Graham Glendinning has more than quadrupled his investment in Bitcoin and other cryptocurrencies.
Graham Glendinning has more than quadrupled his investment in Bitcoin and other cryptocurrencies.

Lockyer man quadruples investment with Bitcoin

AT FIRST, he didn't trust the "weird, drug money" everybody was talking about.

But that was before Graham Glendinning had embarked upon a year of research and decided to dabble in Bitcoin trading two months ago.

Now, he's more than quadrupled his investment.

Bitcoin and other crypto- or digital currencies captured international attention earlier this year when values suddenly sky-rocketed as people leapt at the chance to buy into the emerging investment method.

Before then, the anonymised currencies were associated with illicit online purchases for drugs, pornography and stolen credit card information.

However, Mr Glendinning believed the 'Bitcoin boom' has heralded an opportunity to embrace digital currencies as a new, futuristic method of payment and investment.

"When you consider Bitcoin, it's backed by probably one of the most revolutionary technologies and that's blockchain," he said.

"If we were considering Bitcoin itself and its sustainability, the answer is probably 'no', it's not sustainable.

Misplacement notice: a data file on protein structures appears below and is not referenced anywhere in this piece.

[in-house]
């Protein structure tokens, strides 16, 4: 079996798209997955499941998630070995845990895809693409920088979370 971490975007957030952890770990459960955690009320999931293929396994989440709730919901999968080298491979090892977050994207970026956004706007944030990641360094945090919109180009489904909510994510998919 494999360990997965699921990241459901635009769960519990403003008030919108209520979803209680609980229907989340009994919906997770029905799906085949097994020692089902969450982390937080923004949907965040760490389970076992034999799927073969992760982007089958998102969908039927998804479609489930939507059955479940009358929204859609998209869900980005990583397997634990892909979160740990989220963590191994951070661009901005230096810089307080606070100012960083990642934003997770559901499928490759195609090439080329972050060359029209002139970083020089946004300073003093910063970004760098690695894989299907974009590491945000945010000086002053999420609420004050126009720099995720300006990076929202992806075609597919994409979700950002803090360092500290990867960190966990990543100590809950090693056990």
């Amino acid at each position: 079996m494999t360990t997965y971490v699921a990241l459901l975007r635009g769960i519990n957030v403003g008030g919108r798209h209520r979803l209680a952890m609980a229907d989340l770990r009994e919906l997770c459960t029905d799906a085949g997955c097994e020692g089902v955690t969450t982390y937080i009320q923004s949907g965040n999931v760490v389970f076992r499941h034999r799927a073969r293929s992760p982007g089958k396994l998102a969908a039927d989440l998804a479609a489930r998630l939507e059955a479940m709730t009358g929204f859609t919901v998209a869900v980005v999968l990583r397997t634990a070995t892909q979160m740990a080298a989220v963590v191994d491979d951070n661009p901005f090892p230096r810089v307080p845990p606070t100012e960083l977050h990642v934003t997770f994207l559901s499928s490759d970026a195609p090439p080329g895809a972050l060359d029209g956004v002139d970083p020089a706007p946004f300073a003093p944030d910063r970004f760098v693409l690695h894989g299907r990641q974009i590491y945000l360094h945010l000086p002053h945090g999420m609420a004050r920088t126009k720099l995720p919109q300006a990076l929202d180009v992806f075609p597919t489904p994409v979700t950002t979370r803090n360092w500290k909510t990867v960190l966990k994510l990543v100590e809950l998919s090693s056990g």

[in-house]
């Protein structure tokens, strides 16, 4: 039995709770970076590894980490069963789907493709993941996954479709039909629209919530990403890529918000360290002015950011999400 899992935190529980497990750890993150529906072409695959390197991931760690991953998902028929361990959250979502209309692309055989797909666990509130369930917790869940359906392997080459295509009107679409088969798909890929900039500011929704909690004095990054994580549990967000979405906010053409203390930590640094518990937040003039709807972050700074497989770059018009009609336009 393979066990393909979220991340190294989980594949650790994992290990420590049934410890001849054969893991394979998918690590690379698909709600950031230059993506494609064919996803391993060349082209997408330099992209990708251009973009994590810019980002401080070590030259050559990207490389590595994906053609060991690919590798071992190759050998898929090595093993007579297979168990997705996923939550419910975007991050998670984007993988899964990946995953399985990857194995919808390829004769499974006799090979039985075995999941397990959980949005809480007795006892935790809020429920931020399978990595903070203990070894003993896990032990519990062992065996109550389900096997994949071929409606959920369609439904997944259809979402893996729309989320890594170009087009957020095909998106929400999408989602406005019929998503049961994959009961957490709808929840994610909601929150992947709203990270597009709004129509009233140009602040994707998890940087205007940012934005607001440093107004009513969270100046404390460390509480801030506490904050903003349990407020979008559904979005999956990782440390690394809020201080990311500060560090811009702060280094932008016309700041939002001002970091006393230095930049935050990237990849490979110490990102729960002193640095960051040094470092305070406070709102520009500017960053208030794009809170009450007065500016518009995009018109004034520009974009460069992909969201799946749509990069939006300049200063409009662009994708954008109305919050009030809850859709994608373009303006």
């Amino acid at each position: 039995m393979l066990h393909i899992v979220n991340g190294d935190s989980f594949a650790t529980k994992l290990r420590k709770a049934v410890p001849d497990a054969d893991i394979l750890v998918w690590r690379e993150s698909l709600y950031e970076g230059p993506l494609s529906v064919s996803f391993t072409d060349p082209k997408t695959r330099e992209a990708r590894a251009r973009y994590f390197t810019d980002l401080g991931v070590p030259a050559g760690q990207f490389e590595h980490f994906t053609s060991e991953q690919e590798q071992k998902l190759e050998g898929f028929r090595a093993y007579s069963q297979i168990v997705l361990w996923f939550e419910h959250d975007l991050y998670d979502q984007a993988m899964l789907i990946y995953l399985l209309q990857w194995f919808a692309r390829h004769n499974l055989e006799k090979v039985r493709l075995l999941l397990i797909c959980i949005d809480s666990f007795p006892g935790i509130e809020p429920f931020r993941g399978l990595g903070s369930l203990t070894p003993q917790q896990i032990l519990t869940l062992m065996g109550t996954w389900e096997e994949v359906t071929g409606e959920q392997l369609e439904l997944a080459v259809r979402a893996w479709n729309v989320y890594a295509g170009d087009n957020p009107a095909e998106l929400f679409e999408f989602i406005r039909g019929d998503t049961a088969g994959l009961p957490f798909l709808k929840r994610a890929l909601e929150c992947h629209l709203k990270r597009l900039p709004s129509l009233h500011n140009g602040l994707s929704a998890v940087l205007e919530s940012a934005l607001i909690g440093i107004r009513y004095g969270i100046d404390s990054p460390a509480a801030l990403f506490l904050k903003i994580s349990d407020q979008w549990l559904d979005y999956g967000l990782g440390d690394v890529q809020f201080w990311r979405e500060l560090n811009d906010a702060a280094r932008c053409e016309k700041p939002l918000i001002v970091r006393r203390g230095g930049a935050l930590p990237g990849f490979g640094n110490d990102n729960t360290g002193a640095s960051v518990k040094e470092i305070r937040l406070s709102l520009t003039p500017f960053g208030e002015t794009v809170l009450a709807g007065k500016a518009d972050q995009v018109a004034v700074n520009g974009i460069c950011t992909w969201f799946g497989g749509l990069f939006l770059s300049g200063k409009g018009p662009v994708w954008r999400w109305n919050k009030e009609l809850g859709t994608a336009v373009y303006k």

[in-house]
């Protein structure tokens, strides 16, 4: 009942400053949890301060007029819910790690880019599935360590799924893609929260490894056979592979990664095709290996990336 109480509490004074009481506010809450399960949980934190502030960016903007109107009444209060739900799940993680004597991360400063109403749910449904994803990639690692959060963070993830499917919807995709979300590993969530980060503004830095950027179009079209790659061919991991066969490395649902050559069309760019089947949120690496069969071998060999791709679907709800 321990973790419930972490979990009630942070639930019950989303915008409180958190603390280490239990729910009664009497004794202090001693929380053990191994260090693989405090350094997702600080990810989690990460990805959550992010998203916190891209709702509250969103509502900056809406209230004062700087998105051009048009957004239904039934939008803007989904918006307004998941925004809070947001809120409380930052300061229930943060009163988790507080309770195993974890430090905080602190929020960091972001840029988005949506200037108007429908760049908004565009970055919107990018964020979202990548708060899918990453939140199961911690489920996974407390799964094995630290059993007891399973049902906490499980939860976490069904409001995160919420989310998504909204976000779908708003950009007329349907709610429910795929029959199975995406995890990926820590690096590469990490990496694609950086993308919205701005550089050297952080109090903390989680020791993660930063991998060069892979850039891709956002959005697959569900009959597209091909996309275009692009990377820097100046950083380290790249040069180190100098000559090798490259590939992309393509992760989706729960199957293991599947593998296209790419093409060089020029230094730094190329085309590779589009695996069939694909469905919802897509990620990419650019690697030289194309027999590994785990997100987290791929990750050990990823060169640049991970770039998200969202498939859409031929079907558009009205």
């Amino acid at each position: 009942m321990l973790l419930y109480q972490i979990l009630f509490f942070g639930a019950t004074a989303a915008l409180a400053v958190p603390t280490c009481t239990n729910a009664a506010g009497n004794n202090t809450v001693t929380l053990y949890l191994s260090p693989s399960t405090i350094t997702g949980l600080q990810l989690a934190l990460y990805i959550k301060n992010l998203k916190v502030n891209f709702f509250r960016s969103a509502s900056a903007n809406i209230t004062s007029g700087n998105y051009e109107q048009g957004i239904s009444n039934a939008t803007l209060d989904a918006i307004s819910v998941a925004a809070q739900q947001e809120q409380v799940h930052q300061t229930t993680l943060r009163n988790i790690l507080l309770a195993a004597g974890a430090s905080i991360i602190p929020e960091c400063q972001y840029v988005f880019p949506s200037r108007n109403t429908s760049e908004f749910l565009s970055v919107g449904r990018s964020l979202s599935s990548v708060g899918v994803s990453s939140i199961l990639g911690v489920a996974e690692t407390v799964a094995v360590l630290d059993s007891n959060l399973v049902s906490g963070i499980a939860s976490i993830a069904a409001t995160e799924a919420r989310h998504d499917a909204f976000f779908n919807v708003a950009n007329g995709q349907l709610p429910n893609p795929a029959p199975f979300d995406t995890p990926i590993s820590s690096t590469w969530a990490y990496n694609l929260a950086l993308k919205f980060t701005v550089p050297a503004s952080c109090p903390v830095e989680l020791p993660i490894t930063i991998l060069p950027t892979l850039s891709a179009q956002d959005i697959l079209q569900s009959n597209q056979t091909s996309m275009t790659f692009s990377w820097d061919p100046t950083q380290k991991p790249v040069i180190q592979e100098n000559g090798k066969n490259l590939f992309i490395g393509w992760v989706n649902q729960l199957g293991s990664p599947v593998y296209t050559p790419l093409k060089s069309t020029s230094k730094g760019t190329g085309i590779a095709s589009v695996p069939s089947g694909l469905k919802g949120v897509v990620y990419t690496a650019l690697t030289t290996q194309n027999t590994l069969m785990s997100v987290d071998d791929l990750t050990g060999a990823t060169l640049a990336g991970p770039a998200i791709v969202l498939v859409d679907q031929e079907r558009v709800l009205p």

"But when you consider Bitcoin as part of this larger innovation... if Bitcoin itself goes under, which it very much can in my opinion - it's like we're looking at Bitcoin as the Nokia mobile phone of cryptocurrencies."

The blockchain technology relies on interlocking information pieces which are systematically cross-checked every few minutes to ensure nobody has interfered with the information.

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This is what sets the Gatton man's mind at ease - the digital security which encases every step of the process.

But that's not to say there aren't risks involved.

"I went looking for the negative first, as a lot of people do, and I found a lot of it," he admitted.

Value volatility, lax regulations and website collapses have all left hopeful Bitcoin traders in the dust before.

Though a handful of stores have begun accepting Bitcoin as legitimate payments, Lockyer Chamber of Commerce and Industry Chair Paul Emmerson raised concern over these flaws and said the chamber would "wait and see" to determine what the future of digital currencies in the region would look like.

"I don't know if it will encourage local shopping at all, though I guess it might help international trading," he said.

"It might be something we've got to have a look at, but for me, it's a 'watch this space' job before I got involved in it or encouraged anyone else to get into it."

As for Bitcoin trading in 2018, Mr Glendinning has three pieces of advice for wannabe investors along with his mantra "do your research".

"I think the easiest thing if someone's wanting to start is keep it simple," he said.

"Answer this: 'Can I lose all of this money and it not impact my day-to-day life?'.

"And remember, in terms of the price rise, the 'bubble' may have already happened. You're not going to see that happen again, but if you're looking for a 10-25% return on an investment in 2018, Bitcoin and the rest would be a great way to do that."

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